Janet Daby won the Lewisham East selection contest by a landslide. Most didn’t see this coming: the Left control the NEC, which controls the shortlist in a by-election, so the Corbynsceptic CLP executive expected a “stitch-up”. Last week, I wrote that the outcome of the selection contest would tell us something about whether Jeremy Corbyn’s control over party structures gets results. We have our answer: not always. What happened?
Let’s start with a quick acknowledgement that there is some debate over whether this even is a Corbynite defeat. Yes, Daby voted for Corbyn twice, and that Corbynsceptic groups have resorted to organising for a Corbyn supporter shows they’ve won this battle but lost the war, say the Left. But Daby did promise to defy the leadership’s position on Brexit if selected, and Owen Jones says only two of the three who voted for Corbyn were “identified as being on the Labour left” (that’s Sakina Sheikh and Claudia Webbe, but not Daby). The Lewisham deputy mayor has been described to me as “an Angela Rayner”: a community-minded politician who is Corbyn-aligned, but not quite Corbynite. By raising the bar for who qualifies as “on the Left”, Momentum and Unite set their own targets.
The media is drawing attention primarily to Daby’s Brexit stance, which adds to the growing pressure exerted by MPs and members on the leadership to soften its position. It’s true that Lewisham East is a heavily Remain CLP, and replacing Heidi Alexander’s pro-EU rebelliousness like-for-like had wide appeal. It is clear, too, that Sheikh’s campaign took the bait as Daby’s operation hoped they would and revealed a position on Twitter that was perhaps too hostile to Remainer members. But neither Labour First nor Momentum think Brexit was the most important factor in this selection.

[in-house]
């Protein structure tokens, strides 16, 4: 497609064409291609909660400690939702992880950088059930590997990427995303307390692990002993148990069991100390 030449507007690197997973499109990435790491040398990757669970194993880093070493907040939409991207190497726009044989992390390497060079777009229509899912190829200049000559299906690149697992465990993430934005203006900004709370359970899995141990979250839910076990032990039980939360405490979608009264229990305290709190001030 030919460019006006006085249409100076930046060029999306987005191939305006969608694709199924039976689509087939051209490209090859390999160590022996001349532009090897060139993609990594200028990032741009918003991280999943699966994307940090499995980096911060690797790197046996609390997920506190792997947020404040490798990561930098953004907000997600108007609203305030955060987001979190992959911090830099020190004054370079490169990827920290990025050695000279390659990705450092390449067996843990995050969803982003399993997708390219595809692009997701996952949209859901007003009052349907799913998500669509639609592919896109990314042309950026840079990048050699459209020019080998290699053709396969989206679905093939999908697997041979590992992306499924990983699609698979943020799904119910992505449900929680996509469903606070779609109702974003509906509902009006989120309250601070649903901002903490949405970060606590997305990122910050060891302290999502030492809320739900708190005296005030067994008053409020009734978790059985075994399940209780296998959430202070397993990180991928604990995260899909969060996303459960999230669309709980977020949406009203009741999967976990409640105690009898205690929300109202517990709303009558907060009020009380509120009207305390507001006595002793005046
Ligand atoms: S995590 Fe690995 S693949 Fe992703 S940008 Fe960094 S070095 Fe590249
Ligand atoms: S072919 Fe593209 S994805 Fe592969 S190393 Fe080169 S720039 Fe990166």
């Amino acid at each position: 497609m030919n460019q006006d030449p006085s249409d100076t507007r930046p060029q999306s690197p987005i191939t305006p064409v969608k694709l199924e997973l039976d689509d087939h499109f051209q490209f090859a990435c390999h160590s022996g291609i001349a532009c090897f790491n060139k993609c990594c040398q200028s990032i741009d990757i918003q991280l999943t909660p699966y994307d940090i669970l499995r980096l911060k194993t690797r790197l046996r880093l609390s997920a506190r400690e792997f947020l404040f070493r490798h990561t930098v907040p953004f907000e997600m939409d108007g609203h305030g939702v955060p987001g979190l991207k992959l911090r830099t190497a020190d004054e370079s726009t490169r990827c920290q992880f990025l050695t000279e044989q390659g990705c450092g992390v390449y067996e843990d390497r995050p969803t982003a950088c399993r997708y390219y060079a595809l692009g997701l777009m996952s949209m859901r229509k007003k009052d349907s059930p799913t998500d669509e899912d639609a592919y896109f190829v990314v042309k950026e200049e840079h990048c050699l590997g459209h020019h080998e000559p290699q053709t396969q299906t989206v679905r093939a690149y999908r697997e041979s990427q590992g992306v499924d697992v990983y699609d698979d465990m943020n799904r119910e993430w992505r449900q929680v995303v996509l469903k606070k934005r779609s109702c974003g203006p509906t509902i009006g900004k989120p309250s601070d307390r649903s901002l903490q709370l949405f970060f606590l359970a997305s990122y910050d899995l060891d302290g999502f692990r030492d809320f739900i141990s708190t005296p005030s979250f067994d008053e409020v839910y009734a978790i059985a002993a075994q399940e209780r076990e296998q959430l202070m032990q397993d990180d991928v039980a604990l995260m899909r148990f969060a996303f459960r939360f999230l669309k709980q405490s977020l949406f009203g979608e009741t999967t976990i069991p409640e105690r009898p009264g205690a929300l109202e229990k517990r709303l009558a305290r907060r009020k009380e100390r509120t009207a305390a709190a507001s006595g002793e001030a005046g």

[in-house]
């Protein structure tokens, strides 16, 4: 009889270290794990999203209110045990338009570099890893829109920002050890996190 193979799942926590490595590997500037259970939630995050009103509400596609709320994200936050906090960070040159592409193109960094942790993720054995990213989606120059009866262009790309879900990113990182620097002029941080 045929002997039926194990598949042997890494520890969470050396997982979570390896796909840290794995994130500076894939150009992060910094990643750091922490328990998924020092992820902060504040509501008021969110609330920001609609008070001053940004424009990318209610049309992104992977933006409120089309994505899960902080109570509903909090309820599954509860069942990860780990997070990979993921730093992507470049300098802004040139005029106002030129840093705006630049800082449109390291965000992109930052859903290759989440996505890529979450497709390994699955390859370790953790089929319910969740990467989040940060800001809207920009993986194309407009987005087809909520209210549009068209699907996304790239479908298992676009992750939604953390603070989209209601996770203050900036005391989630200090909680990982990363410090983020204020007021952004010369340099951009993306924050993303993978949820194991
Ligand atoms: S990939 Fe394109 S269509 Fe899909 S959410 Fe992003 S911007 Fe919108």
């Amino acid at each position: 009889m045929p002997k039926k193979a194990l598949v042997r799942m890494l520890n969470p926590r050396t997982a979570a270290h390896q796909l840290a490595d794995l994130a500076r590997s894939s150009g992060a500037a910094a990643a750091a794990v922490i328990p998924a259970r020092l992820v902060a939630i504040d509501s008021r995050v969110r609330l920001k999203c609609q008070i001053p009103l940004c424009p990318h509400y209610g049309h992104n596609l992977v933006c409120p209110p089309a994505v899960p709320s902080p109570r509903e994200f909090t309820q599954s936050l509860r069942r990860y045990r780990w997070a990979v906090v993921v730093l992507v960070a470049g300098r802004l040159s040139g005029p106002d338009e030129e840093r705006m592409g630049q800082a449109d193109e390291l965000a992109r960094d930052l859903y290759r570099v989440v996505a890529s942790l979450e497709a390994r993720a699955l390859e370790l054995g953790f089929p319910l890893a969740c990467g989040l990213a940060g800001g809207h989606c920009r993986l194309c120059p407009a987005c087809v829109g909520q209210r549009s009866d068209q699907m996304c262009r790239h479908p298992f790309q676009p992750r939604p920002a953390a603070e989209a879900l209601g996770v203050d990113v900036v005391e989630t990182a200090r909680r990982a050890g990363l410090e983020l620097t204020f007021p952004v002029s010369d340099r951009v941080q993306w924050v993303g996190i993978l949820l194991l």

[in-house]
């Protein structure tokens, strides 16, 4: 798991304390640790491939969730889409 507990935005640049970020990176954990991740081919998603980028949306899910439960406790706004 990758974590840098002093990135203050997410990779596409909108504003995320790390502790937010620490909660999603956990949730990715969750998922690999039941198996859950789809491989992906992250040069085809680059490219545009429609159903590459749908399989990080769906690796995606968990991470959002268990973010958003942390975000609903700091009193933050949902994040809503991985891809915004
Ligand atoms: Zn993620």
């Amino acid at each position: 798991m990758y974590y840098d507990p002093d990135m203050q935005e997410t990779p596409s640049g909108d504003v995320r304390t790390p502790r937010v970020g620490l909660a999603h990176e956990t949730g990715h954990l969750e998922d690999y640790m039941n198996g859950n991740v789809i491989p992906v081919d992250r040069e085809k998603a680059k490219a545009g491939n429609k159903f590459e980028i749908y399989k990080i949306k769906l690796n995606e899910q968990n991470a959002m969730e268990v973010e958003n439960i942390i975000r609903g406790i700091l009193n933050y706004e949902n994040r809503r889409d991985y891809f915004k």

Owen Jones and Matt Pound, the Labour First organiser behind Daby’s campaign strategy, both agree that the crucial determinant was the CLP executive and make-up of active members. The bottom line: Corbynsceptics turn up to meetings in Lewisham East. Owen Jones says that’s because “politically hostile local party veterans” discourage new, left-wing members from attending. It can’t help that the Left is badly divided in Lewisham, with fraught local Momentum meetings and the Alliance of Workers’ Liberty splitting off. The AWL say those who pushed them out of Momentum are Stalinists. Of course the AWL is divided too, between older academic Trotskyists and younger activists (an offshoot group for the latter, Lewisham East Labour Left, has formed).
The AWL’s base is in Deptford, not East, however, which means these splits were less of a feature in the by-election. More significant may be that many of those newer members who voted for Corbyn don’t attend local meetings, and don’t particularly want to. It’s one thing joining up to vote for a leader, even do a bit of campaigning for him, but getting involved in the local party or a complex inter-factional selection battle is a bigger ask.
Heidi Alexander’s resignation could have come as a slap in the face for CLP chair Ian McKenzie, who has built up “networks of moderates” (as they put it) in the CLP for 20 odd years. But his hard work paid off last week. This allowed Matt Pound to collect highly accurate data and get the right people to turn out to the selection meeting.
The CLP control factor isn’t particularly significant for the party more broadly – although it does encourage Corbynsceptic Labour members to stay in and fight their corner on a local level. In the long term though, this selection is a warning to the Left. While votes for Daby far outnumber the combined votes won by her opponents, it didn’t help that those backing Sheikh and Webbe were in conflict. If they can’t mend fences after this defeat, there’s trouble ahead.